Wolland taps into healing aspects

Darron Wolland celebrates being named New Zealand disability bowler of the year at the Brighton...
Darron Wolland celebrates being named New Zealand disability bowler of the year at the Brighton Bowling Club. PHOTO: LINDA ROBERTSON
Put a bowl in Darron Wolland’s hand and his pain and problems just drift away.

If only the rest of life was so easy.

The 52-year-old, who has been named New Zealand disability bowler of the year, has had more than his share of battles.

He was diagnosed with ankylosing spondylitis — a type of arthritis causing inflammation in the joints and ligaments of the spine — in his 30s and lives with chronic pain.

Keeping on top of his mental health takes a lot of effort as well.

His previous partner, Liz Manukau, died 11 years ago, leaving him with six children to manage. The youngest was just 13 months at the time.

Bowls has been a kind of sanctuary over the years. And when he is "in the zone", it is just a great escape.

"The pain just kind of goes away because you are just in another world and that is all you are focusing on," he said.

Those years as a single stay-at-home dad are "a bit of a blur now", he said.

"But it was tough because I didn’t have too much in the way of family support.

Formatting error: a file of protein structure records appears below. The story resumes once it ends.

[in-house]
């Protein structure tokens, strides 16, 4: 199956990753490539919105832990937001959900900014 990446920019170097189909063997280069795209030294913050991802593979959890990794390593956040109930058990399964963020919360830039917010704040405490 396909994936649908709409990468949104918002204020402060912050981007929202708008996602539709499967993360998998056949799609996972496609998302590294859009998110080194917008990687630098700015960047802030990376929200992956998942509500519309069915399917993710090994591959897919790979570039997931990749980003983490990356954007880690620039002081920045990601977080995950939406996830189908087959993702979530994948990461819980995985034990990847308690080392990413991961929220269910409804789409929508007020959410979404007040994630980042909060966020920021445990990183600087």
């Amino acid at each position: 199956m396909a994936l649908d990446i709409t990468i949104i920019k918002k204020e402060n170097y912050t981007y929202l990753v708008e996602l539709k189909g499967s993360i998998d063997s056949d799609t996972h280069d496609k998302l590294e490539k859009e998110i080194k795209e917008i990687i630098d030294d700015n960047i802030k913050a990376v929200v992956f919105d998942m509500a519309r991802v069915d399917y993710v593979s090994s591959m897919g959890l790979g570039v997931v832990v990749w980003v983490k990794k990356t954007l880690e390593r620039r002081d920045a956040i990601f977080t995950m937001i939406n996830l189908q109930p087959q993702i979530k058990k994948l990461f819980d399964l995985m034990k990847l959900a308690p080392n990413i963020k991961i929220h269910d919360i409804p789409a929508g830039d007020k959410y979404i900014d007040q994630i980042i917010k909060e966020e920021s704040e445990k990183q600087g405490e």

"[Bowls] has probably helped me with the mental side of things because I do struggle with depression and anxiety. For me it is really about keeping my mind occupied and meeting new people.

"You just meet so many people from different walks of life."

Wolland was involved in a car accident in his 30s and was diagnosed with ankylosing spondylitis at that time.

"I knew something was wrong but there was no proof there was anything wrong until then. I reckon I’ve probably had it since I was a teenager, so I was dealing with it without knowing I had something wrong," he said.

Wolland grew up in Palmerston North and played a lot of different sport when he was younger, but rugby league was his passion.

He was forced to hang up his boots when it became too hard to manage the pain.

Wolland and his late partner moved to Balclutha in 2008 and that is when he discovered a real love of bowls. He had previously dabbled in the sport but embraced it with more enthusiasm.

The family moved to Mosgiel in 2013 and he linked up with the Wakari Bowling Club. And just this week, he switched allegiances to the Brighton Bowling Club.

Wolland and wife Roanna have two children, so all up he has eight children, and six of them are still at home.

Life is busy. Bowls is a change of pace.

He played able-bodied bowls, but about a year ago linked up with Para Bowls New Zealand and he has enjoyed tremendous success.

He won the singles title in the New Zealand Disabled Lawn Bowls Association championships in Invercargill in November, and also went on to win the singles in the open disability section at the national tournament in Auckland in January.

That form earned him selection for the Blackjacks team for the world championships on the Gold Coast last month.

"It still hurts," he said when asked how it went.

He paired with Mark Noble and the duo came within a single bowl of securing a medal.

"We had our last game against Scotland and we just needed to win to make the semis and be guaranteed a medal. We were 17-16 up and the Scotland skip had one bowl left.

"But he played just a brilliant bowl that dragged the kitty around to his other bowl for two shots. And that was us.

"It was gut-wrenching. We had our fingertips on a medal. It still hurts."